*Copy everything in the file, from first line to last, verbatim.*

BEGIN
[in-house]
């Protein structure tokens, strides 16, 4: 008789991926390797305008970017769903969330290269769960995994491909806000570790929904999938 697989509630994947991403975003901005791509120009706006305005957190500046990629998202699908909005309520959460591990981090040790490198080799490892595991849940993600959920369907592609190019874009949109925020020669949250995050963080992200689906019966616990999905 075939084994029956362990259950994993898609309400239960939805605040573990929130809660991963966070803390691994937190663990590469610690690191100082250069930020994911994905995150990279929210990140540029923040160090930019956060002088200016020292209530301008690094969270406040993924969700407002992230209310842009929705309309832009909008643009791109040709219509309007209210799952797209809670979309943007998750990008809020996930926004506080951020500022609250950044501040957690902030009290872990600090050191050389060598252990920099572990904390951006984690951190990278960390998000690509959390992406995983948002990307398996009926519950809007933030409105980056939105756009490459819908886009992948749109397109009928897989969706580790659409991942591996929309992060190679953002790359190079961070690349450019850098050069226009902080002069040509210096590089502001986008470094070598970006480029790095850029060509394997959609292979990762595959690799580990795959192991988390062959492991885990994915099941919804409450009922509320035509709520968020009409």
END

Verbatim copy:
[in-house]
């Protein structure tokens, strides 16, 4: 008789991926390797305008970017769903969330290269769960995994491909806000570790929904999938 697989509630994947991403975003901005791509120009706006305005957190500046990629998202699908909005309520959460591990981090040790490198080799490892595991849940993600959920369907592609190019874009949109925020020669949250995050963080992200689906019966616990999905 075939084994029956362990259950994993898609309400239960939805605040573990929130809660991963966070803390691994937190663990590469610690690191100082250069930020994911994905995150990279929210990140540029923040160090930019956060002088200016020292209530301008690094969270406040993924969700407002992230209310842009929705309309832009909008643009791109040709219509309007209210799952797209809670979309943007998750990008809020996930926004506080951020500022609250950044501040957690902030009290872990600090050191050389060598252990920099572990904390951006984690951190990278960390998000690509959390992406995983948002990307398996009926519950809007933030409105980056939105756009490459819908886009992948749109397109009928897989969706580790659409991942591996929309992060190679953002790359190079961070690349450019850098050069226009902080002069040509210096590089502001986008470094070598970006480029790095850029060509394997959609292979990762595959690799580990795959192991988390062959492991885990994915099941919804409450009922509320035509709520968020009409």